It seems clear to me that Cloud Computing is going to go down two quite different paths. The first is the path that Amazon / Google / Joyent represent. Enough said on those technologies.
But why not build a Cloud Infrastructure in your own Data Centre ?
The security and operational risk of handing your application out to something like Google means its unlikely to happen any time soon. Moreover, rewriting your business applications for their environments is probably never going to happen. No matter how I try, SAP on the Google is not going to happen in my lifetime.
The good news is, that Cisco already makes a tool that does, more or less, does a ‘do it yourself’ Cloud Computer. Lets look into that.
Cisco already makes a cloud solution
Sometimes there are so many products in the Cisco catalog that some of them get lost. But one product I have been researching over the last six months is Cisco VFrame.
Now VFrame is software toolset that automatically provisions VMware ESX servers, Cisco Catalyst switches, ACE Application Delivery Controllers ((Application Delivery Controllers – yep, that the new term for a load balancer. Well, ok, they mimght do some application acceleration and app firewalling, but it is still a load balancer. )) , FWSM modules, Storage Arrays and Storage Switches and so on. In simple terms, it is programming environment that allows to ‘orchestrate’ the configuration of many separate technologies into a single process.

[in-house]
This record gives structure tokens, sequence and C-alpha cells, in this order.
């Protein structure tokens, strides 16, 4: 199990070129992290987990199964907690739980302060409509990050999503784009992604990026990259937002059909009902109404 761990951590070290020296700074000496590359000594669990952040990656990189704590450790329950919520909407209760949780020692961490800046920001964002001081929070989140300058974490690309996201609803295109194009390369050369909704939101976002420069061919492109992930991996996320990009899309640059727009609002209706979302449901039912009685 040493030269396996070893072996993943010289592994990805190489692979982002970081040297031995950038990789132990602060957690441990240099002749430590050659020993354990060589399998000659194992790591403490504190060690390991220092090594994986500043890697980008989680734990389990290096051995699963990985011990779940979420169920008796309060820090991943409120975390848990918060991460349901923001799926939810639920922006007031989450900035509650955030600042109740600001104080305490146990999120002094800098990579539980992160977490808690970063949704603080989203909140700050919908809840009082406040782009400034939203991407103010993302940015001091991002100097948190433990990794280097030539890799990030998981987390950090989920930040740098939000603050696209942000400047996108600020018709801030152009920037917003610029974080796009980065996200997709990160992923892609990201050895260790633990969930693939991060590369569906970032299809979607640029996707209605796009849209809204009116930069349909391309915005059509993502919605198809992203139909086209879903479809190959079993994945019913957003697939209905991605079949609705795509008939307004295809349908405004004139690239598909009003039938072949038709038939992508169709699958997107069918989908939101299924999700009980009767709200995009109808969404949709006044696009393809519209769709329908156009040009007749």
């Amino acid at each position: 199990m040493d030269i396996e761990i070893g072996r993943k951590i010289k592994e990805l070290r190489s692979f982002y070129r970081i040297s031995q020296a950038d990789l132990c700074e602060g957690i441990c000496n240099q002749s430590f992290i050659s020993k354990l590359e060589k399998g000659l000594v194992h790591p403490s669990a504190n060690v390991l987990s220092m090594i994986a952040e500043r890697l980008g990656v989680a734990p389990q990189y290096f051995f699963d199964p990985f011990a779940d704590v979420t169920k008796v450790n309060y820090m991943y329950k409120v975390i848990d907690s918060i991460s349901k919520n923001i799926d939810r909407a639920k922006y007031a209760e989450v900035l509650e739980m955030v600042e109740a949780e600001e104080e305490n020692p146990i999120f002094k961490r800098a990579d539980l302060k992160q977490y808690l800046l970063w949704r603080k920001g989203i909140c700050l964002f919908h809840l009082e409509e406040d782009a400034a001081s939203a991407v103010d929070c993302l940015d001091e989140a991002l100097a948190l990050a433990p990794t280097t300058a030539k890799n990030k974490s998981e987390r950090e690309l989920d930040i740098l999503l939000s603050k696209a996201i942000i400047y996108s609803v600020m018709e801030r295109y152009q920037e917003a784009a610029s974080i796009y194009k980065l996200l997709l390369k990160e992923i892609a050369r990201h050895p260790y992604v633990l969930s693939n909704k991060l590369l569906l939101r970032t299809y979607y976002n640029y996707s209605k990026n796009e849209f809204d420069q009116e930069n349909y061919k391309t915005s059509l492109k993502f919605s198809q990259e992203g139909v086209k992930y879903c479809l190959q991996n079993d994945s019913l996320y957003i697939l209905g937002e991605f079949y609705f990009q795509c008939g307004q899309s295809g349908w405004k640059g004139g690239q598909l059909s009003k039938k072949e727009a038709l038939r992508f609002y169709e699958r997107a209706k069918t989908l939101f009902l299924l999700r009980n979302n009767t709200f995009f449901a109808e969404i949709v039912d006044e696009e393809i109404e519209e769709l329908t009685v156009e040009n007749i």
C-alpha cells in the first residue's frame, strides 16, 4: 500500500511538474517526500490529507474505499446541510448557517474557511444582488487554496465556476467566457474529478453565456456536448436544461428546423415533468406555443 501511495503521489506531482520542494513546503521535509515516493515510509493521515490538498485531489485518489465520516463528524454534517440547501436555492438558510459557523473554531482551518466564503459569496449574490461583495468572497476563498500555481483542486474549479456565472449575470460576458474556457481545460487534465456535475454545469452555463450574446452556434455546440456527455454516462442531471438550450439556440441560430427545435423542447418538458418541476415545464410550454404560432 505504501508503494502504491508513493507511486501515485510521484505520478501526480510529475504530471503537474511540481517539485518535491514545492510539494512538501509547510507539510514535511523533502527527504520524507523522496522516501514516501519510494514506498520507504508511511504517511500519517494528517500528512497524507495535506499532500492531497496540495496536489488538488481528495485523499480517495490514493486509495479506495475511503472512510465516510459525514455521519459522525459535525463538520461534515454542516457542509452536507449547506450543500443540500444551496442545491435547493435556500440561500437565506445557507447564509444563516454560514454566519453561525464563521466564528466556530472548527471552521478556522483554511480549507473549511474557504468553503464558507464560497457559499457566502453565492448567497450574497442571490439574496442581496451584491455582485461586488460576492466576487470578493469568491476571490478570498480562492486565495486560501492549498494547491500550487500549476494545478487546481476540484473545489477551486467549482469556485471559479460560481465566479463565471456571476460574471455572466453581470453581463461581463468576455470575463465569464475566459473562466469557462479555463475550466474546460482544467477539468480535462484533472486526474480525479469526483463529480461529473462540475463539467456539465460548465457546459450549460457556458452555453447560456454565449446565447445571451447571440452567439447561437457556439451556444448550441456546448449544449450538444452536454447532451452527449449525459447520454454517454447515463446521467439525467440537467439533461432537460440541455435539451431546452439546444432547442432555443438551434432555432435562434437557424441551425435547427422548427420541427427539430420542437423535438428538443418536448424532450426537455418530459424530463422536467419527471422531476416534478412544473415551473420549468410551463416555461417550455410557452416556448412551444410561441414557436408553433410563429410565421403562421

Let me ay that last bit again ” ‘orchestrate’ the configuration of many separate technologies into a single process.” Thats is the first part of Cloud Computing right there.
Looks Like a Cloud
Essentially a toolset that spawns a virtual machine, and all the supporting network infrastructure. VFrame will :
- automate the creation and deployment of VMware hypervisors, with all the standards and toolsets you specify
- automate the network operational changes including firewall, load balancing configuration.
- automate the creation and allocation of storage units to the virtual
If you ever created a system on Amazon EC2 (their so-called elastic compute cloud), you get the feeling that this is exactly what they have done.
Smells Like a Cloud
Lets look at the bit of Amazon EC2 :
To use Amazon EC2, you simply:
Create an Amazon Machine Image (AMI) containing your applications, libraries, data and associated configuration settings. Or use pre-configured, templated images to get up and running immediately.
Upload the AMI into Amazon S3. Amazon EC2 provides tools that make storing the AMI simple.
Amazon S3 provides a safe, reliable and fast repository to store your images.
Use Amazon EC2 web service to configure security and network access.
Choose which instance type(s) you want, then start, terminate, and monitor as many instances of your AMI as needed, using the web service APIs.
Determine whether you want to run in multiple locations, utilize static IP endpoints, or attach persistent block storage to your instances.
Pay only for the resources that you actually consume, like instance-hours or data transfer.